Dark Souls is the nightmarish antithesis to the safe, countrified familiarity of Skyrim's Tolkien-inspired lore. It's a land of almost unremitting oppressiveness, whether it be a dank sewer infested with mutated vermin, or a mysterious and rare moment of beauty which, at a stroke, could turn into a lethal trap. The lack of information forthcoming is isolating and the game's disposition curt, from the small morsels of plot which occasionally surface before fading into the background, to the scarce 'friendly' characters who talk in cryptic circles before mocking your seemingly hopeless plight.
As you gather souls from slain enemies, your ability to purchase upgrades from merchants and smiths increases. Souls are the universal currency in Lordran, and so valuable are they, you'll come to treasure every looted corpse, slain sewer rat, and felled behemoth. Death will force you to relinquish all the souls you were carrying at the time; die again before you can return to the scene of your demise, and those souls are lost forever. The catch (and it's a big one) is that when you rest, level up, or respawn at one of the scattered bonfires, every enemy except bosses re-appear, meaning you'll often be confronted with agonising risk/reward dilemmas. Do you push on in the hope a bonfire is around the next corner, or backtrack to invest your souls and fight the long fight back to where you were? Death deals the double blow of your character becoming 'Hollow' by losing your accumulated humanity, your physical appearance fading back to the bedraggled skeletal frame you started with at the Undead Asylum. You'll want to stay human, as besides the obvious, it becomes essential for gaining pick-ups from enemies, and grants bonuses in combat. It's a dynamic that's always at play, with each success, however minor, a cue for fist pumping relief to counter the frequent knuckle-gnawing moments of failure.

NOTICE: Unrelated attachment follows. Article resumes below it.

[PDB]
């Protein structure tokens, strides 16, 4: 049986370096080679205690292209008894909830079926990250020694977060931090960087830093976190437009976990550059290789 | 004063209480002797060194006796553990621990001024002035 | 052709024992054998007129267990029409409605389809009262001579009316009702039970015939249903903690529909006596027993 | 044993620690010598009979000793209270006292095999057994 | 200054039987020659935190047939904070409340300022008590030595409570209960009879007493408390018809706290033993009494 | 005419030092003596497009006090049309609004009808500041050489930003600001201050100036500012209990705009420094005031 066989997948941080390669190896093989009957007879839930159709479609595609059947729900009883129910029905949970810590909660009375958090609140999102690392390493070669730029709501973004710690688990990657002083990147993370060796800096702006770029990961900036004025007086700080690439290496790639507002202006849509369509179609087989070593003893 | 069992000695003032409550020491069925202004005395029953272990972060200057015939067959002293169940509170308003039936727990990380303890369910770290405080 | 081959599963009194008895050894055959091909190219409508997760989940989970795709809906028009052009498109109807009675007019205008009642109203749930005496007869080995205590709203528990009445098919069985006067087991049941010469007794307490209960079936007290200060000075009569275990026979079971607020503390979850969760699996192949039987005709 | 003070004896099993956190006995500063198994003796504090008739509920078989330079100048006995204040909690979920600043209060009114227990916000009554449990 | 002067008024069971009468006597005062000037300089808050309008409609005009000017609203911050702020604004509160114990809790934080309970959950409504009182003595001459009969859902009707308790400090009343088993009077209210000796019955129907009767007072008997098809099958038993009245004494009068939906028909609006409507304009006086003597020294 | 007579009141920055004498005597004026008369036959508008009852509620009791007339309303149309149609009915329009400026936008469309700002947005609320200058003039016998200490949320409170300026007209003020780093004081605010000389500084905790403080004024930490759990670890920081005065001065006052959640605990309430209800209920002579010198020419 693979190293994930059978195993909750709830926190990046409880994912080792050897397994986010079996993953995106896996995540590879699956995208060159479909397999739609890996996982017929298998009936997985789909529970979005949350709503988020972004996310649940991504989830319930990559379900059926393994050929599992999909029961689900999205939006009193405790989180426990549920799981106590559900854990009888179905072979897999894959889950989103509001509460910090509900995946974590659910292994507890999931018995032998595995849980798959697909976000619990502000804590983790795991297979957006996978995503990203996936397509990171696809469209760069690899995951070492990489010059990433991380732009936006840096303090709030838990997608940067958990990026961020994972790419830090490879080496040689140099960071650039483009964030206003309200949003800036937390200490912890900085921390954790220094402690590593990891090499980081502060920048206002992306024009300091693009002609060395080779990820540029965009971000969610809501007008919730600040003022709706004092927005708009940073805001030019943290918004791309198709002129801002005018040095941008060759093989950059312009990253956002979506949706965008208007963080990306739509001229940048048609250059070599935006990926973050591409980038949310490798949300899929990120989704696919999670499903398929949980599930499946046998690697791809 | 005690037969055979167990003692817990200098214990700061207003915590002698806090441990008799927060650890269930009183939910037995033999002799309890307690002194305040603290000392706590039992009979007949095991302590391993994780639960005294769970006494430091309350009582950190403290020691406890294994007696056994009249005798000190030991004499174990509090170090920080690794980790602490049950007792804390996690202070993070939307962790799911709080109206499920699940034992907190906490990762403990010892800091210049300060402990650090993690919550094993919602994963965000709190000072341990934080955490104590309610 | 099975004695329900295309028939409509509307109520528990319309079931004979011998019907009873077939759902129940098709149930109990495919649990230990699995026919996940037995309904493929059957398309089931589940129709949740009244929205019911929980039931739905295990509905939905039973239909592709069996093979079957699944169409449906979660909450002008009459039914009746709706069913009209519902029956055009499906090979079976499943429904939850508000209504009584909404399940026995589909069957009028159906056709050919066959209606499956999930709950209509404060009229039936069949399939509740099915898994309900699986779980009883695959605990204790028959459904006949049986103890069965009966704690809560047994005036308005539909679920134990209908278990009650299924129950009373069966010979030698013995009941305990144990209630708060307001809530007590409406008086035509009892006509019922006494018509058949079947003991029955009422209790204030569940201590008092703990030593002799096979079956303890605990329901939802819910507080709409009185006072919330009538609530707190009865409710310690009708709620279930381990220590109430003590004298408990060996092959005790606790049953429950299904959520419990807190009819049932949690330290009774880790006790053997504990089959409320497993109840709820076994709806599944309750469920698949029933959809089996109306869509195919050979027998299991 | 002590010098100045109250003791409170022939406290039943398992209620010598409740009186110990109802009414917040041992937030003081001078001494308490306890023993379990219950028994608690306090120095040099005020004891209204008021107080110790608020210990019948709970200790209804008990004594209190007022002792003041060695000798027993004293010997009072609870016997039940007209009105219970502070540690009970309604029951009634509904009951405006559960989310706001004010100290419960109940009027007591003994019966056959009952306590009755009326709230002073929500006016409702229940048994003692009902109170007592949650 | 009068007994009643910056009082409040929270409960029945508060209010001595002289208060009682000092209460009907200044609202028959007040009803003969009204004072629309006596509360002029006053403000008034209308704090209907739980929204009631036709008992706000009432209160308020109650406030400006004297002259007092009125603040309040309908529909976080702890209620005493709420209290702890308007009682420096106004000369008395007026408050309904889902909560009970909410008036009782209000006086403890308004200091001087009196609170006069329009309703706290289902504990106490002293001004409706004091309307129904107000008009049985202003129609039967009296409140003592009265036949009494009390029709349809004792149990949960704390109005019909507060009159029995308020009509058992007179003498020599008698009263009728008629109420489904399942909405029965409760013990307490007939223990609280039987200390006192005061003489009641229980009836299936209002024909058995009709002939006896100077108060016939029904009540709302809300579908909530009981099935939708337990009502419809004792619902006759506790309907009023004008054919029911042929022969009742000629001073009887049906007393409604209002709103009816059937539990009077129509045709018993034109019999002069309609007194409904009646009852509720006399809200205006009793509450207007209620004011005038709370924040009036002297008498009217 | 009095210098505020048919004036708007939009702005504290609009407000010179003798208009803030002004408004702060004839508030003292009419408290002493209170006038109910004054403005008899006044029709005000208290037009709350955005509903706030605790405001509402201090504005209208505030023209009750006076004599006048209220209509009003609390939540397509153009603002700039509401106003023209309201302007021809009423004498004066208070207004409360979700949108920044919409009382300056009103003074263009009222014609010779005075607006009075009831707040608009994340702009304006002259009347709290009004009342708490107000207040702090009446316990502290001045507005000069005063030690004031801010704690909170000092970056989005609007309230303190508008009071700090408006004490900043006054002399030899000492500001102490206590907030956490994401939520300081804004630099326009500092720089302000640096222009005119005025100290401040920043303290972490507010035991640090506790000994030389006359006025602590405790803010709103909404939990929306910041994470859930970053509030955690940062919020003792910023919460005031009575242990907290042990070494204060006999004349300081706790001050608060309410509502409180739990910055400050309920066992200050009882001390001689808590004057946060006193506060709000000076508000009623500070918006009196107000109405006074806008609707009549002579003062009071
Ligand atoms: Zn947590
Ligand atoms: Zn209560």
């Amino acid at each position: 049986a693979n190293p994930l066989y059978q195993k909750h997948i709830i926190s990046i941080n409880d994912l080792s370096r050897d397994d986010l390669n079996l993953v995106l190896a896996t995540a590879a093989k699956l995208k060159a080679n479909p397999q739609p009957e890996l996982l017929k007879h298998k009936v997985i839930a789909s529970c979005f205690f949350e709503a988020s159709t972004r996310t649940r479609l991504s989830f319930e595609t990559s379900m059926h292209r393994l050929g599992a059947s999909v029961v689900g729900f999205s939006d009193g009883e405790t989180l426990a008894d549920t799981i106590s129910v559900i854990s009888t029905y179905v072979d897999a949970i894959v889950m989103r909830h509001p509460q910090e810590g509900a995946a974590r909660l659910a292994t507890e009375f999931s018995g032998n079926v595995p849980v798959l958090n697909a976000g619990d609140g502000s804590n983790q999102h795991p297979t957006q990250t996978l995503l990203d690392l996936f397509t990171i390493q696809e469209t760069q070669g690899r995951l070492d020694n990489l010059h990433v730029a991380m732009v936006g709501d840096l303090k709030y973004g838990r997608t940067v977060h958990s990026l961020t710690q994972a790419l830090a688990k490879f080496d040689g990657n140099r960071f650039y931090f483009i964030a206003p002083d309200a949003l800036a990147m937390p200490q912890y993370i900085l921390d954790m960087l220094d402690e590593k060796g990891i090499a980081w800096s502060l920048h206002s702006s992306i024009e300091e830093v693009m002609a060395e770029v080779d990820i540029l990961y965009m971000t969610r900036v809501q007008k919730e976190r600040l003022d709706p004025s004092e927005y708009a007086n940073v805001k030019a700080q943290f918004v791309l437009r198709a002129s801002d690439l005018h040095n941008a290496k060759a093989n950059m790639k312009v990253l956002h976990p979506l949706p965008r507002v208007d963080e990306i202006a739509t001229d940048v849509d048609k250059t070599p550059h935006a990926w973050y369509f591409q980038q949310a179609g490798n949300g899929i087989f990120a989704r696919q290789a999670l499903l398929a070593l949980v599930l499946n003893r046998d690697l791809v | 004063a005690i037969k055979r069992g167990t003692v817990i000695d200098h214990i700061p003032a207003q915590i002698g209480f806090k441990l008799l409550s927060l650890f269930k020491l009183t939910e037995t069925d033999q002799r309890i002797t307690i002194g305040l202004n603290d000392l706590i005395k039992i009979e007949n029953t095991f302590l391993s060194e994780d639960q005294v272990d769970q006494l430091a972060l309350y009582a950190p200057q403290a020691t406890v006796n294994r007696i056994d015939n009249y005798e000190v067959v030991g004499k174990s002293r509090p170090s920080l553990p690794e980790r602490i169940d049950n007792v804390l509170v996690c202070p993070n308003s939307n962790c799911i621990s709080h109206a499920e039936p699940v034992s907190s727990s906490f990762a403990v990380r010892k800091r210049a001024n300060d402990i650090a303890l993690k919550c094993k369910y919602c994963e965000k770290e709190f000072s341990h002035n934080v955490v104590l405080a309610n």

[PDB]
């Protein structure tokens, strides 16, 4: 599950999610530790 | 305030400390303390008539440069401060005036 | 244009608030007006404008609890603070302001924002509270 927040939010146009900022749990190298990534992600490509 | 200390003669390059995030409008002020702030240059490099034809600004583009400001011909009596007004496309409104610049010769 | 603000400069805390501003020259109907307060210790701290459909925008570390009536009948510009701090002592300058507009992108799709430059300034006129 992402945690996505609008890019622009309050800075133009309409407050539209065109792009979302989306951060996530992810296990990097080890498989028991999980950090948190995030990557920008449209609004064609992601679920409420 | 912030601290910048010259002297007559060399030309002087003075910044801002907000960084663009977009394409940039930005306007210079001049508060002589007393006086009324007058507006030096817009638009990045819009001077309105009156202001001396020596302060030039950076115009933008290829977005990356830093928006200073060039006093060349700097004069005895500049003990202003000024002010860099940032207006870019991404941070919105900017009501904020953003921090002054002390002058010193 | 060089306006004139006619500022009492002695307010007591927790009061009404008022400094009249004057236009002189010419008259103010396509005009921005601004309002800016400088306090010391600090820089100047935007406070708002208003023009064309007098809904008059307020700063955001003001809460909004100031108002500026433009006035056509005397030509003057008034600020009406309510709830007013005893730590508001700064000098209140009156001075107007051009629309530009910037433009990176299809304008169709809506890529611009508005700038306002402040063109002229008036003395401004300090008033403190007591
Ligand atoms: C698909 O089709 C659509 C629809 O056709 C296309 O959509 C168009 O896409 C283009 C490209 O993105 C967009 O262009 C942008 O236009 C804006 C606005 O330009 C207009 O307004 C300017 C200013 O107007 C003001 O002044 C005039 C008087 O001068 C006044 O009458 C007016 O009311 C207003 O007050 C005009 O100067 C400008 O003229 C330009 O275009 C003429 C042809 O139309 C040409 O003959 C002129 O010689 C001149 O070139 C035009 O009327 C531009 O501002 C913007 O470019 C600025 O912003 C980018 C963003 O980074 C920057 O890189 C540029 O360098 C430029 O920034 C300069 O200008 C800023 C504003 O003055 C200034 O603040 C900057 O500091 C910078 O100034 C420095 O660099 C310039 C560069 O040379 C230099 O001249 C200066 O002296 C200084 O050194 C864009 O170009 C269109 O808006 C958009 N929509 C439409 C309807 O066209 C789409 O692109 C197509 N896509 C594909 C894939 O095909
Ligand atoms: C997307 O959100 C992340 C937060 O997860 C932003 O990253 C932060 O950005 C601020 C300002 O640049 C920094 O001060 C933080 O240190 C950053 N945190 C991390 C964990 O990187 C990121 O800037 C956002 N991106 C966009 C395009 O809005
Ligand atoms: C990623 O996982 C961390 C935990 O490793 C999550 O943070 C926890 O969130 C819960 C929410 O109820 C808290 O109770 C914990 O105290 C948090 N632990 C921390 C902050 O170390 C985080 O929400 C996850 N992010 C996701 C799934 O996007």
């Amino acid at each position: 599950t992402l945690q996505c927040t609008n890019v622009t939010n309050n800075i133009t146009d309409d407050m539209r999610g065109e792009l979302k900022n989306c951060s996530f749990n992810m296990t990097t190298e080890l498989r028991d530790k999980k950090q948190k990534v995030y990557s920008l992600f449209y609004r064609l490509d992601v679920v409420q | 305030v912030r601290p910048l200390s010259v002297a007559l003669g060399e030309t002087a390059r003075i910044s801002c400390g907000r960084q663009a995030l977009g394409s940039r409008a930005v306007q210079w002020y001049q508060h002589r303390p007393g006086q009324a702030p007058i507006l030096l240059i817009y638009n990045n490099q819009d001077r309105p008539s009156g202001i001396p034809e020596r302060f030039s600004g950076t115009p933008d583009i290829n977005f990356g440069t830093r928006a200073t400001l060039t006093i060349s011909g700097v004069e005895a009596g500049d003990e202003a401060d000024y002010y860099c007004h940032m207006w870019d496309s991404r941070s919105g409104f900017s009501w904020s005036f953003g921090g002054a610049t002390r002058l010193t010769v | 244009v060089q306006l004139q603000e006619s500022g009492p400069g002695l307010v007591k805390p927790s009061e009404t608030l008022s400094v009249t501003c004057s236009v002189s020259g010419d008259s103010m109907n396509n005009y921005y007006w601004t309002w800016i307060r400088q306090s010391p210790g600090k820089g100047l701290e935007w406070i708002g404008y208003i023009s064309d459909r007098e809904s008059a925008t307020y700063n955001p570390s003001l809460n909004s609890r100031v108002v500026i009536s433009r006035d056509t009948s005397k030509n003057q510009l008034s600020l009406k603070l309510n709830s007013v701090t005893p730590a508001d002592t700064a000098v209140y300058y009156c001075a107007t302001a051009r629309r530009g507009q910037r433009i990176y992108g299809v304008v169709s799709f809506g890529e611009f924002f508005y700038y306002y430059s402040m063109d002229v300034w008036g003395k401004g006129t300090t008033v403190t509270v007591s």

Even Dark Souls' online function manages to distinguish itself, as to overlay these features in an ostensibly single player experience is a risky concept, but even these retain a sense of mysticism and an inherent balance. In addition to leaving scattered hints (and often misinformation), by planting their calling card anywhere in the game world, other players can be summoned into your game for transient moments of teamwork, or 'invade' uninvited to steal your humanity - the result being a fight to the death with your silhouetted intruder. This can happen at any moment, adding tension to even the scarce benign moments in Lordran. On occasion, you'll rest at a bonfire alongside the apparition of another survivor, gaining health boosts from their activities and vice versa. There's no communication allowed outside the game's definitions though; each player you meet will be mute via the denial of voice chat.
"Praise the Sun!"
From the horrific shanty of Blighttown rising out of the swamps, to the murk of Darkroot with its Ents and Stone Giants, the interlinked open world of Lordran starts small then unfurls from the central hub of Firelink Shrine, plunging seemingly impossible depths populated by equally impossible foes. It's a grimly captivating world which demands you keep inching onward, the lone bell ring accompanying each new area underlining your grudging inquisitiveness. Whilst it's easy to be deceived into visualising Lordran as a collection of distinct pockets, a brief pause to absorb the horizon or glance over a castle wall will often surprise with a familiar and previously visited structure jutting out from the landscape in the distance. With load times non-existent (albeit cleverly disguised with transitions on lifts and suchlike) it truly is a seamlessly integrated environment. With the exception of its older sibling Demon Souls, it's been a long time since a game world boasted this kind of atmosphere and artistic consistency. The Japanese developer influence only adds to the other worldliness of the experience, with the occasionally off-target grammar and often bizarre dialogue adding another alien dimension to the Dark Souls universe.